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The Cyclopædia of Names


    THE production of a pronouncing and etymological dictionary of proper names, encyclopædic in its scope and fulness, must have involved an immense amount of care and industry. The ponderous tome which represents the result of such labour comprises —to quote from the Editor's introductory remarks— “not only names in biography and geography, but also names of races and tribes, mythological and legendary persons and places, characters and objects in fiction, stars and constellations, notable buildings and archæological monuments, works of art, institutions (academies, universities, societies, legislative bodies, orders, clubs, &c), historical events (wars, battles, treaties, conventions, &c), sects, parties, noted streets and squares, books, plays, operas, celebrated gems, vessels (warships, yachts, &c), and horses. Pseudonyms, also, which have literary importance, are included. The only condition of insertion has been that the name should be one about which information would be likely to be sought.”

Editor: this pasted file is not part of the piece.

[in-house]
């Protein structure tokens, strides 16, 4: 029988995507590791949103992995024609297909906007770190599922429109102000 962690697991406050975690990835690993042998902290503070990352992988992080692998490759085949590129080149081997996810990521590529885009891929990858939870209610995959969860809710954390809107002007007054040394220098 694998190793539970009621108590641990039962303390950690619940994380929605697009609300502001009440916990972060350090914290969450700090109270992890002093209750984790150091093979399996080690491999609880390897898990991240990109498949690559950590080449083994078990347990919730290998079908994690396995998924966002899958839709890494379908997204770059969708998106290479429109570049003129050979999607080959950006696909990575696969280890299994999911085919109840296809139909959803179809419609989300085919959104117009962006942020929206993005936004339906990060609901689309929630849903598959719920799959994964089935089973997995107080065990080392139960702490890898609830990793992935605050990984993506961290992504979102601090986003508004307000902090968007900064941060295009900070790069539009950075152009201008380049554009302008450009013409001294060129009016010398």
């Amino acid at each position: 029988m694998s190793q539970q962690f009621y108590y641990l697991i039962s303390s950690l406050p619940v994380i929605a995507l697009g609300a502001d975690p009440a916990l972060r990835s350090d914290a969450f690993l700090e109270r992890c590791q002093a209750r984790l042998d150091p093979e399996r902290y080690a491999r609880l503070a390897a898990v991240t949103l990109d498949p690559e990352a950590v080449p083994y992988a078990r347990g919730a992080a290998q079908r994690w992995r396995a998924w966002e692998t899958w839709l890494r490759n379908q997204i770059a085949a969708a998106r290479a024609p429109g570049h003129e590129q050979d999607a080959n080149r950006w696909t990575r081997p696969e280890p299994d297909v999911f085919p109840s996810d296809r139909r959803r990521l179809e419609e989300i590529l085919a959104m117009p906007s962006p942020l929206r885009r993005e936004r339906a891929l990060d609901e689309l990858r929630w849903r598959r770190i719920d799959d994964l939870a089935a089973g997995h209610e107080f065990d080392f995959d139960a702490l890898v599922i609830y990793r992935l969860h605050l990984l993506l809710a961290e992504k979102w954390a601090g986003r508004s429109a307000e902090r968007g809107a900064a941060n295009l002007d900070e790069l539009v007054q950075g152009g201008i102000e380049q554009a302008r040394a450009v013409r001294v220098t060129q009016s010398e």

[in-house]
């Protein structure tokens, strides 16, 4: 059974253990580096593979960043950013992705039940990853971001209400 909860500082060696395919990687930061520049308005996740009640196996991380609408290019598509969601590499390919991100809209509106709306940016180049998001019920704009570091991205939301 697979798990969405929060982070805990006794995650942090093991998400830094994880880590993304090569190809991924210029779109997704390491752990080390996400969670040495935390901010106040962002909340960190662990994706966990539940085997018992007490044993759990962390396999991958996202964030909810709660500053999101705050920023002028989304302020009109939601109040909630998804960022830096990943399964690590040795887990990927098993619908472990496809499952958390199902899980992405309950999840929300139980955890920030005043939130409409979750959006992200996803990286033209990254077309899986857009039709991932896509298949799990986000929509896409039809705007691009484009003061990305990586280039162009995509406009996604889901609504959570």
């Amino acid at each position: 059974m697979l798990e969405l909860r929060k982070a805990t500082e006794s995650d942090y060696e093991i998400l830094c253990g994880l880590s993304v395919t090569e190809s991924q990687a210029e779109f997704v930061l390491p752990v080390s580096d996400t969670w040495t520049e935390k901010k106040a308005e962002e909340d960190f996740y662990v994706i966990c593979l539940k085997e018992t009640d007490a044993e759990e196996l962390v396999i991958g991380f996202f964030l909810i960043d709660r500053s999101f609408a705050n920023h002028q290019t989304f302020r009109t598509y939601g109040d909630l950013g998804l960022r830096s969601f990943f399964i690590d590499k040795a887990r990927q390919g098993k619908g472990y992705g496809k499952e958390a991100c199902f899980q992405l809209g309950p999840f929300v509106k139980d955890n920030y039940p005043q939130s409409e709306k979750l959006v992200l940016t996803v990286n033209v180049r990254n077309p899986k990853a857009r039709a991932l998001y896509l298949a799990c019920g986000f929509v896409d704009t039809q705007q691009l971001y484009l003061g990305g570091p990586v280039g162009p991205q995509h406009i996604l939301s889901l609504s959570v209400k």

The Cyclopædia of Names.

    Edited by Benjamin E. Smith Pp. 1085. (London: Fisher Unwin, 1894.)

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